Win Light Returns to NHRA Qualifying Runs

JR Todd runs at Epping. Photo Courtesy of NHRA.
JR Todd Epping
JR Todd runs at Epping. Photo Courtesy of NHRA.

Nobody knows why NHRA decided not to show win lights for qualifying runs, but it turned out to
be a erroneous call. That’s why, starting this weekend in the seventh annual NHRA New
England Nationals, the sanctioning organization is bringing back the win light for all activities,
including the premier Mello Yello categories of Top Fuel, Funny Car, Pro Stock and Pro Stock
Motorcycle.

Only the two nitro classes are running at Epping, New Hampshire this weekend, but spectators
present for all class runs at New England Dragway will get to see who was quickest from
Christmas Tree to finish line beams once again, knowing which is the first car at the stripe.
NHRA said the change is due to fan feedback.

The feedback fans gave to NHRA indicated the excitement of qualifying was lacking when they
didn’t know who made the better pass as cars lined up to set times for Sunday eliminations.
While the competitor reaching the finish line first isn’t always the driver with the lowest elapsed
time – which is what counts for elimination ladder positions – not knowing who arrived at the line
first made the exercise less exciting for those in the stands and standing next to the drag strip’s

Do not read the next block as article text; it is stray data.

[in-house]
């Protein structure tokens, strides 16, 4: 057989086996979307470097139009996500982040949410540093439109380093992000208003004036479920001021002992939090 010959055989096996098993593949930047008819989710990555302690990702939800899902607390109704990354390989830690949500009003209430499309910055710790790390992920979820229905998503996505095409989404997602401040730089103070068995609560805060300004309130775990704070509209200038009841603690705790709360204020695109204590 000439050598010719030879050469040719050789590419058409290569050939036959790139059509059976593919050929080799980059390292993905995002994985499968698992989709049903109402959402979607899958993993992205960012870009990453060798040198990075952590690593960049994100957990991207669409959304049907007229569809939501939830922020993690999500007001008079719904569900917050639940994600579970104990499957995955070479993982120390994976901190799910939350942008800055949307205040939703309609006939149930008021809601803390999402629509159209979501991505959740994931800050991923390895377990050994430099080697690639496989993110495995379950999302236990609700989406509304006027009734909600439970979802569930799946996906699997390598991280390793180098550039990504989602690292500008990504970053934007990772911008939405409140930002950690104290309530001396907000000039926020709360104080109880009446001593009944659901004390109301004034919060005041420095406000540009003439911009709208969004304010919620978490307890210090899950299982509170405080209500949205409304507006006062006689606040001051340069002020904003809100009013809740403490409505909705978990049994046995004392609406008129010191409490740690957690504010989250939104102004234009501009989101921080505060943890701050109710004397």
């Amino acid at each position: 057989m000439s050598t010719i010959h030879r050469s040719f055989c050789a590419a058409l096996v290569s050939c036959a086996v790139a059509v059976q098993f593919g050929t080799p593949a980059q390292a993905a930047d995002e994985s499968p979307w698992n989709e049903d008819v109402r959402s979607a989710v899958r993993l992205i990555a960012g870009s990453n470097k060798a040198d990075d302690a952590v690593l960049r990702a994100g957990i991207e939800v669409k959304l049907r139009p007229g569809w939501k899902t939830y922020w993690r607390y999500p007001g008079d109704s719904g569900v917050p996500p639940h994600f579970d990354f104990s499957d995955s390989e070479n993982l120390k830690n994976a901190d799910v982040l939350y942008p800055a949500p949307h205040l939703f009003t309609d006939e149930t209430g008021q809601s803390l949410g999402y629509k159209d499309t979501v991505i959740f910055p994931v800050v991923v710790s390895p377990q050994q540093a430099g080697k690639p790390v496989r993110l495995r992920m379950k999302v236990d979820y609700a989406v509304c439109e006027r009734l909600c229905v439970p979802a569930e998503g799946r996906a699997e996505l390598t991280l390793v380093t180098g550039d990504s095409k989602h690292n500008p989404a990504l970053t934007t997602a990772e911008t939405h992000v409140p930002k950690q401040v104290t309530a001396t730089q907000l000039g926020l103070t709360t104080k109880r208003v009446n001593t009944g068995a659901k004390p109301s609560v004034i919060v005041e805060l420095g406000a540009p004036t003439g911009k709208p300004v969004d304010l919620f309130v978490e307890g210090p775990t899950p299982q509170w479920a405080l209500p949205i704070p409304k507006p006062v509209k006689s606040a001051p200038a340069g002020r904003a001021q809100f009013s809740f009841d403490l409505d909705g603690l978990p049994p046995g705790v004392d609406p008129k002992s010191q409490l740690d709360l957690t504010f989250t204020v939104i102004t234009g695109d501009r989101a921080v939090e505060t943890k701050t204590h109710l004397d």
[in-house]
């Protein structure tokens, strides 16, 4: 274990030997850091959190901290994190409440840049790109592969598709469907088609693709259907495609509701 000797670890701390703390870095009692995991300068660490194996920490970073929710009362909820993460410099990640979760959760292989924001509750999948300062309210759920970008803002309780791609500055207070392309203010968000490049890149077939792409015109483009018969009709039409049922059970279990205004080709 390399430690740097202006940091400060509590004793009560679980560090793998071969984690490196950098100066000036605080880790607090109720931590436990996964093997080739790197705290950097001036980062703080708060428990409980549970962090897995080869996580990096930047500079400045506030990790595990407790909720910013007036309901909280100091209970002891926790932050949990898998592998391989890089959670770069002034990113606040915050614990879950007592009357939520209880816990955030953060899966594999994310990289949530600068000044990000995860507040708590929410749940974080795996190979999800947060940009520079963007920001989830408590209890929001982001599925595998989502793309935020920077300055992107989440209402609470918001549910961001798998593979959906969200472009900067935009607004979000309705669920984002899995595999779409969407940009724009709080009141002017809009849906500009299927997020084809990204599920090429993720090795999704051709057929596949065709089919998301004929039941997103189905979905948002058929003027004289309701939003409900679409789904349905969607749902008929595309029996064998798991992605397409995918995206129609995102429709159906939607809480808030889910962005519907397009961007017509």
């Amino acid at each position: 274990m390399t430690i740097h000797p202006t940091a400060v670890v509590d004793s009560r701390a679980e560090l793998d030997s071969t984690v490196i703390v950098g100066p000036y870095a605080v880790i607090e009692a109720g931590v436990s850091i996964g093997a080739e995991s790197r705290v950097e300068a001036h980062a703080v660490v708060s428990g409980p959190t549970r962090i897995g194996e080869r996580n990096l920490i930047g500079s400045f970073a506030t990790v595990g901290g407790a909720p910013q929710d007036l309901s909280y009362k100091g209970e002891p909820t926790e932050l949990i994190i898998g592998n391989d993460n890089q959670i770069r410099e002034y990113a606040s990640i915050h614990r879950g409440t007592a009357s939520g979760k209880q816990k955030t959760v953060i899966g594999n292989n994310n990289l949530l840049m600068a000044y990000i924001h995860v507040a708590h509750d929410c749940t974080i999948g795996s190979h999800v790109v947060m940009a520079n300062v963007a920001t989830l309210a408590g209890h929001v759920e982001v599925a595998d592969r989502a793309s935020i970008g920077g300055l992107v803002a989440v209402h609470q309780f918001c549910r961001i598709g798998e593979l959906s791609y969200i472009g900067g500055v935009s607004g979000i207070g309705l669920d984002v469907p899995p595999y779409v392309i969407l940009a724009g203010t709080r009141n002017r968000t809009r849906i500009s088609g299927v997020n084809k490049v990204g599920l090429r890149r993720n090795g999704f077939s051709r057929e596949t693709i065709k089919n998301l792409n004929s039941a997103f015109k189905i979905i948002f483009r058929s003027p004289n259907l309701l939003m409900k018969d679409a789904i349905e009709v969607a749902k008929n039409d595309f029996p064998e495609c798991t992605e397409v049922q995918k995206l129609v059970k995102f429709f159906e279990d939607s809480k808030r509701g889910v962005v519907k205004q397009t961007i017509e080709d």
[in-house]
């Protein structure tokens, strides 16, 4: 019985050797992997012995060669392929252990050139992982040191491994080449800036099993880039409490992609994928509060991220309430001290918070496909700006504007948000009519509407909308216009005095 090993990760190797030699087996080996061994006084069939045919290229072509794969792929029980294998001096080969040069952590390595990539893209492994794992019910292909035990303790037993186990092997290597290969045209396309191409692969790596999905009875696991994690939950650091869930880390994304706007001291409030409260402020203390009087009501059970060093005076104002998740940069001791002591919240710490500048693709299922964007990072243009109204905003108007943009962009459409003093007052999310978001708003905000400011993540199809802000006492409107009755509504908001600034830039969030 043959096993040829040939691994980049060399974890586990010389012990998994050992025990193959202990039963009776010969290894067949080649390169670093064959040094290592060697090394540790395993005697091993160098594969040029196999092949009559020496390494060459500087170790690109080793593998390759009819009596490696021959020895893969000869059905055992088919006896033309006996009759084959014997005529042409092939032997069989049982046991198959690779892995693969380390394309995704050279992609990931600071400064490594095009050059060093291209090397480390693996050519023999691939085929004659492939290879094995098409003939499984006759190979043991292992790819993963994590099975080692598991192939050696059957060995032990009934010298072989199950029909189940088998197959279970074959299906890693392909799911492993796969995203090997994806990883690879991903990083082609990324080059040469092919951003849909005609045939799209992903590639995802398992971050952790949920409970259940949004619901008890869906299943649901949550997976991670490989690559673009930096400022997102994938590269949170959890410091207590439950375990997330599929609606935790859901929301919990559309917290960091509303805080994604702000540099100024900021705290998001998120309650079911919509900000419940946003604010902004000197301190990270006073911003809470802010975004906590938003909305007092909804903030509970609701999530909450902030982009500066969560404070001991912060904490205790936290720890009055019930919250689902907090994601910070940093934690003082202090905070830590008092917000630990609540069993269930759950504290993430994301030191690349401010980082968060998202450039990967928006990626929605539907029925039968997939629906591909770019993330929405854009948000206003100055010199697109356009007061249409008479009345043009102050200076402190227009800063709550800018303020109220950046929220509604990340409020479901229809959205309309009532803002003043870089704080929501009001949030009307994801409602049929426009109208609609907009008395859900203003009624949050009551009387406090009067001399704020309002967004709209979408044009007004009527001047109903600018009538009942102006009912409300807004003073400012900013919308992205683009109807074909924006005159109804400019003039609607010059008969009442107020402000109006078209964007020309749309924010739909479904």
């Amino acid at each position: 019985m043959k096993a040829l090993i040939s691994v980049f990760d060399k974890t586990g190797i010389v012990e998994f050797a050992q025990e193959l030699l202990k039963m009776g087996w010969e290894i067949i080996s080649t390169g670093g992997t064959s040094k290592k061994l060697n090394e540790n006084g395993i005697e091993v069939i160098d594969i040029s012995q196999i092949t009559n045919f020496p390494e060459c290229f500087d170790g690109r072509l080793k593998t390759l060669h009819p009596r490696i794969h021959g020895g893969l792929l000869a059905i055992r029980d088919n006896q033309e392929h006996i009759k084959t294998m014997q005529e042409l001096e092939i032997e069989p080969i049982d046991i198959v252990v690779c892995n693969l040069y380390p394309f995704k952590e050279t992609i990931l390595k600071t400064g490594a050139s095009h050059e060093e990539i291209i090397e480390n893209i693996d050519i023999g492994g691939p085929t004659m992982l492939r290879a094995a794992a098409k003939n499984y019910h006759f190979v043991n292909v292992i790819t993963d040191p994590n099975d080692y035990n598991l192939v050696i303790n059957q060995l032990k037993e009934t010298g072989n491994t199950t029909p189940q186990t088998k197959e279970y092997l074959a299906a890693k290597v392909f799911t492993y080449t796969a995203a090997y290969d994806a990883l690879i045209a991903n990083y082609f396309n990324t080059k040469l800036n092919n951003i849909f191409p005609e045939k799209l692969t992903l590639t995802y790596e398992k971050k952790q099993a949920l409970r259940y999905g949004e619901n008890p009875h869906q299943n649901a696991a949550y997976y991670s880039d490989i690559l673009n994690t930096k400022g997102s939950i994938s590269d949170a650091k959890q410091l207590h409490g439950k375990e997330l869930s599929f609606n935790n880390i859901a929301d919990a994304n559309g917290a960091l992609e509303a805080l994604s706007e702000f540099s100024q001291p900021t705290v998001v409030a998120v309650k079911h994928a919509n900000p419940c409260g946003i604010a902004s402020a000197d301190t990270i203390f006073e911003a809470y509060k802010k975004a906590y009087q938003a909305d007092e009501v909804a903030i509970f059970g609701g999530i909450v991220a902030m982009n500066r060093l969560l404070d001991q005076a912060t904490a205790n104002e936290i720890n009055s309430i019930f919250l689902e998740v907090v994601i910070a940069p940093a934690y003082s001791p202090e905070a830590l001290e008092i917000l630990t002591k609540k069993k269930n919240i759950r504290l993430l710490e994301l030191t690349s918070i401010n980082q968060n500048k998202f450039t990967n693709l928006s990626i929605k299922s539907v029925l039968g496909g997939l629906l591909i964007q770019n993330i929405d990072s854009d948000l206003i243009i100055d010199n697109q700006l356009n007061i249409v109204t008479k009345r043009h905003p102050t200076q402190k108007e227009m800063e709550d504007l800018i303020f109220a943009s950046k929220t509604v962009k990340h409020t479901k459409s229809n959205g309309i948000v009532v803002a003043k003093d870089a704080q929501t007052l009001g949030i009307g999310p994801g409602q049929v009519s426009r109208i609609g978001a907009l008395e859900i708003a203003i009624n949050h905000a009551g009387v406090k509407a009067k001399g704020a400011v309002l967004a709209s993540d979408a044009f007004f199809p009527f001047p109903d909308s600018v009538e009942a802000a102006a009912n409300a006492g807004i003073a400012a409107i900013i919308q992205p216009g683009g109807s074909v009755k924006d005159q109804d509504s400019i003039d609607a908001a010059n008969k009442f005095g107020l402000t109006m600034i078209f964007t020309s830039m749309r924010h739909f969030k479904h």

two lanes.

“Fierce competition is part of what makes NHRA Championship Drag Racing such an intense
experience,” said Josh Peterson, vice president of racing administration. “Our fans want to see
victories and defeats, regardless of which days they attend our events.
“At its core,” Peterson continued, “drag racing is a contest between two individuals, racing side
by side – whether they are competing for the best time or to advance to the next round. It’s
evident that fans want to punctuate that contest with a win light. We are excited to turn it back
on starting with the NHRA New England Nationals.”

Steve Gibbs, formerly an official with NHRA and currently the producer of Nitro Revival in May,
as well as other nostalgia events, summed up the feelings of many close to the sport. “It’s
amazing that they ever got talked into the nonsensical deal (of not showing winners) in the first
place… and that it took so long to acknowledge there was a ‘popular demand’ to reverse the
decision.”

About Anne Proffit 360 Articles
Anne Proffit traces her love of racing - in particular drag racing - to her childhood days in Philadelphia, where Atco Dragway, Englishtown and Maple Grove Raceway were destinations just made for her. As a diversion, she was the first editor of IMSA’s Arrow newsletter, and now writes about and photographs sports cars, Indy cars, Formula 1, MotoGP, NASCAR, Formula Drift, Red Bull Global Rallycross - in addition to her first love of NHRA drag racing. A specialty is a particular admiration for the people that build and tune drag racing engines.

Be the first to comment

Leave a Reply

Your email address will not be published.


*


Copyright © 2005-2019 MH Sub I, LLC dba Internet Brands
All Rights Reserved.